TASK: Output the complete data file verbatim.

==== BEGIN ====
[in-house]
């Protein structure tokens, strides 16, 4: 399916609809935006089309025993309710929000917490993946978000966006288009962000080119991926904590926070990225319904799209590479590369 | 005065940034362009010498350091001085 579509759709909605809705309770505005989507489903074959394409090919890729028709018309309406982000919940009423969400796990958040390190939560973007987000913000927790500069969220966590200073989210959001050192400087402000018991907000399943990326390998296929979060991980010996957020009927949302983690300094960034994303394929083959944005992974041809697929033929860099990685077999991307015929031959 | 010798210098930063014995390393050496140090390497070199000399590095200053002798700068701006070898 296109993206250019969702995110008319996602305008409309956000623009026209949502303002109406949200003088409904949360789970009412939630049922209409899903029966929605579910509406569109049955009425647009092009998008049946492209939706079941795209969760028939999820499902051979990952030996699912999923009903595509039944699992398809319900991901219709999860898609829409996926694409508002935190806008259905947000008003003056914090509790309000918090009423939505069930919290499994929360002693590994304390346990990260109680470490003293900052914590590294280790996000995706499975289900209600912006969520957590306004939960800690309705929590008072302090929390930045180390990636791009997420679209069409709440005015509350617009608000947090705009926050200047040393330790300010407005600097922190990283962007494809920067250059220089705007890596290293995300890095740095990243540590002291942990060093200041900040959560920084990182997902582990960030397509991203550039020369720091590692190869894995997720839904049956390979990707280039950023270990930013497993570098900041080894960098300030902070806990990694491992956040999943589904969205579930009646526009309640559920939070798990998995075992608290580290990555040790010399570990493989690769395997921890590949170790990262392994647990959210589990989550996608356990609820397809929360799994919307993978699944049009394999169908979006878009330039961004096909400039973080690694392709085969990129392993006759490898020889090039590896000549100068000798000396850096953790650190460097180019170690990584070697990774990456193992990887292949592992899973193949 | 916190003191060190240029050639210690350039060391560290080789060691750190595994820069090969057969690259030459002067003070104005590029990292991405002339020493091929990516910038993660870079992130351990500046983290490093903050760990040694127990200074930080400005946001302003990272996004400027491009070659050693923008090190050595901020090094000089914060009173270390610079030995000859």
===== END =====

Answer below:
[in-house]
């Protein structure tokens, strides 16, 4: 399916609809935006089309025993309710929000917490993946978000966006288009962000080119991926904590926070990225319904799209590479590369 | 005065940034362009010498350091001085 579509759709909605809705309770505005989507489903074959394409090919890729028709018309309406982000919940009423969400796990958040390190939560973007987000913000927790500069969220966590200073989210959001050192400087402000018991907000399943990326390998296929979060991980010996957020009927949302983690300094960034994303394929083959944005992974041809697929033929860099990685077999991307015929031959 | 010798210098930063014995390393050496140090390497070199000399590095200053002798700068701006070898 296109993206250019969702995110008319996602305008409309956000623009026209949502303002109406949200003088409904949360789970009412939630049922209409899903029966929605579910509406569109049955009425647009092009998008049946492209939706079941795209969760028939999820499902051979990952030996699912999923009903595509039944699992398809319900991901219709999860898609829409996926694409508002935190806008259905947000008003003056914090509790309000918090009423939505069930919290499994929360002693590994304390346990990260109680470490003293900052914590590294280790996000995706499975289900209600912006969520957590306004939960800690309705929590008072302090929390930045180390990636791009997420679209069409709440005015509350617009608000947090705009926050200047040393330790300010407005600097922190990283962007494809920067250059220089705007890596290293995300890095740095990243540590002291942990060093200041900040959560920084990182997902582990960030397509991203550039020369720091590692190869894995997720839904049956390979990707280039950023270990930013497993570098900041080894960098300030902070806990990694491992956040999943589904969205579930009646526009309640559920939070798990998995075992608290580290990555040790010399570990493989690769395997921890590949170790990262392994647990959210589990989550996608356990609820397809929360799994919307993978699944049009394999169908979006878009330039961004096909400039973080690694392709085969990129392993006759490898020889090039590896000549100068000798000396850096953790650190460097180019170690990584070697990774990456193992990887292949592992899973193949 | 916190003191060190240029050639210690350039060391560290080789060691750190595994820069090969057969690259030459002067003070104005590029990292991405002339020493091929990516910038993660870079992130351990500046983290490093903050760990040694127990200074930080400005946001302003990272996004400027491009070659050693923008090190050595901020090094000089914060009173270390610079030995000859």